Jaw-attached tusks have many of the same problems as teeth, though to greater and lesser degrees. For example, while cavities (or cavity-like issues) are still a problem, it would be less a problem for orcs than for people. This is because cavities are often caused by a buildup of acid between teeth, but tusks require the existence of space between the tusk and other teeth, which reduces the occurrence and impact.
Issues that would be higher though include the fact that, being larger and external to the face, they would be more likely to be knocked/impacted and chip/break.
They would also force the owners mouth open somewhat, which introduces a vector for pathogens. However, it is likely that orcs have other adaptations to assist with that issue, particularly because they are also likely carnivorous and used to eating raw meat.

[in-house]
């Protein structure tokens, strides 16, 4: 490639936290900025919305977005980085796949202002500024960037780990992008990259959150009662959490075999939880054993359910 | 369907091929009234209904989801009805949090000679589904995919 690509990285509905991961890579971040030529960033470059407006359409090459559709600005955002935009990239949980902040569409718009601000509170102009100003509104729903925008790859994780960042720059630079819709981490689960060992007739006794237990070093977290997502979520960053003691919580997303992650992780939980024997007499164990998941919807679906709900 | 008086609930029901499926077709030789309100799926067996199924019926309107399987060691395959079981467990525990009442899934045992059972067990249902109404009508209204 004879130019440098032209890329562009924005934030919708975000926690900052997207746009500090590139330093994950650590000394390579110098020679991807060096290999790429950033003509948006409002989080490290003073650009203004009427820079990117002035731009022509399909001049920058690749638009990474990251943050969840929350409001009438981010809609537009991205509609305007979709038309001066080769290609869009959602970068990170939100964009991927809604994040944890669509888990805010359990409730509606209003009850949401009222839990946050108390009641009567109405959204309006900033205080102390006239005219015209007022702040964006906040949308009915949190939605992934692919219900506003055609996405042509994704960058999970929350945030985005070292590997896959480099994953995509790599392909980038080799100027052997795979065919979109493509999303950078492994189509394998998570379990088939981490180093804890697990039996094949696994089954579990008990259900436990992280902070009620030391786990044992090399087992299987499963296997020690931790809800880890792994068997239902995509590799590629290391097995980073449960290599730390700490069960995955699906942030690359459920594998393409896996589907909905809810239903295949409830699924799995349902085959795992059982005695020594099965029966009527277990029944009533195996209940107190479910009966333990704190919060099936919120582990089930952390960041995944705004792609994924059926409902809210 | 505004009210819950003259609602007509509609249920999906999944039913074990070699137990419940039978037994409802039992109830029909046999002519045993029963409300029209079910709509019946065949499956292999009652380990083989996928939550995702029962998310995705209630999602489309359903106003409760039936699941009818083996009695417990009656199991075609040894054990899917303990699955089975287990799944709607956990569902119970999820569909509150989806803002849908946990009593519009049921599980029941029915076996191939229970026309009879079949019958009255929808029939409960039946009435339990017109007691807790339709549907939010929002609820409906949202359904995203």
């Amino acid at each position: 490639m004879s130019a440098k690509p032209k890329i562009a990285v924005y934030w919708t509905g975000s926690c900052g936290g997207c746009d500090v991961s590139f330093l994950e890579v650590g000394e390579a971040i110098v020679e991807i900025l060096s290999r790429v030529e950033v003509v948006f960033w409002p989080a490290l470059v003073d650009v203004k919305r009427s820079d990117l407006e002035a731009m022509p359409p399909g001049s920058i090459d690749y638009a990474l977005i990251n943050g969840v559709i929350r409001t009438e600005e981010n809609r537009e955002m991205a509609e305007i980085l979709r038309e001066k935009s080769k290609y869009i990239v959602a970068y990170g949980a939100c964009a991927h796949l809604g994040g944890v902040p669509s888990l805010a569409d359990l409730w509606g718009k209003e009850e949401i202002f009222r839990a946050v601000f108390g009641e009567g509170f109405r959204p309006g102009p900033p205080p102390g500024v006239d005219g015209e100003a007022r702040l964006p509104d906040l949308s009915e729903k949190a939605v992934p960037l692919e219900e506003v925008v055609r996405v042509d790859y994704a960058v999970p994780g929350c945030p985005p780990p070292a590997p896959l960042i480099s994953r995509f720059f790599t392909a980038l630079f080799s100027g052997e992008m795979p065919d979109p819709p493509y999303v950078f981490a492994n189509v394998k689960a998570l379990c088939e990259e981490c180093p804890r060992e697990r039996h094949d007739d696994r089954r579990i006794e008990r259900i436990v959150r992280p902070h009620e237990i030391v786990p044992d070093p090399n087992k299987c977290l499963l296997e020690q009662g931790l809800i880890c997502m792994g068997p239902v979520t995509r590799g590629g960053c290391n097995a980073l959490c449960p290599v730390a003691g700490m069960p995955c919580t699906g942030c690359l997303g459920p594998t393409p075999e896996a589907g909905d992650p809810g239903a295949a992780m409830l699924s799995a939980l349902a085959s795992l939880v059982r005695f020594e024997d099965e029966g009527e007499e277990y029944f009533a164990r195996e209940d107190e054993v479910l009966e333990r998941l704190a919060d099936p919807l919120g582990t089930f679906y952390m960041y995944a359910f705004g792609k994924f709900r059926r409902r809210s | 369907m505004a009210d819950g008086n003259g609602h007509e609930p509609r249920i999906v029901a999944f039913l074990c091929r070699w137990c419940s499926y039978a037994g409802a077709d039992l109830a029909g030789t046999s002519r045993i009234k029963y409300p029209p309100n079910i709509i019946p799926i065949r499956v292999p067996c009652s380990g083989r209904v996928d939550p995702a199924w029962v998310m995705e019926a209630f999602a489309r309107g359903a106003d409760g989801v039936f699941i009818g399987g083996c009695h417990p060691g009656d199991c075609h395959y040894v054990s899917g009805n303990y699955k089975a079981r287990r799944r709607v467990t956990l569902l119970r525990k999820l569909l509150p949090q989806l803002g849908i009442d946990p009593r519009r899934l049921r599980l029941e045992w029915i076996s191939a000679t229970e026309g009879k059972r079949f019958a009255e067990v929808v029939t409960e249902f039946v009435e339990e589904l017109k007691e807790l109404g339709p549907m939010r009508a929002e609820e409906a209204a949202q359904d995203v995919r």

This is probably the area where most depictions get things wrong. Usually we see orcs as humans with some big teeth, but it doesn't just work that way. To support the added weight and distribution, the entire complex of muscles that works the jaw would need to be re-worked, which would impact neck, shoulder, and back musculature as well. The most noticeable difference would probably be that their face would tend to bulge more where the jaw attaches. It would probably move them closer to the uncanny valley and make them even more repulsive to humans.
While there might have been a strictly practical use for these teeth earlier in their evolution--look to @GrinningX's answer for that, it had to have been selected for long after they have a use for it.
After all, if they have hands and tools, they would not need them very much.
I am going to draw a parallel between orc tusks and human breasts here.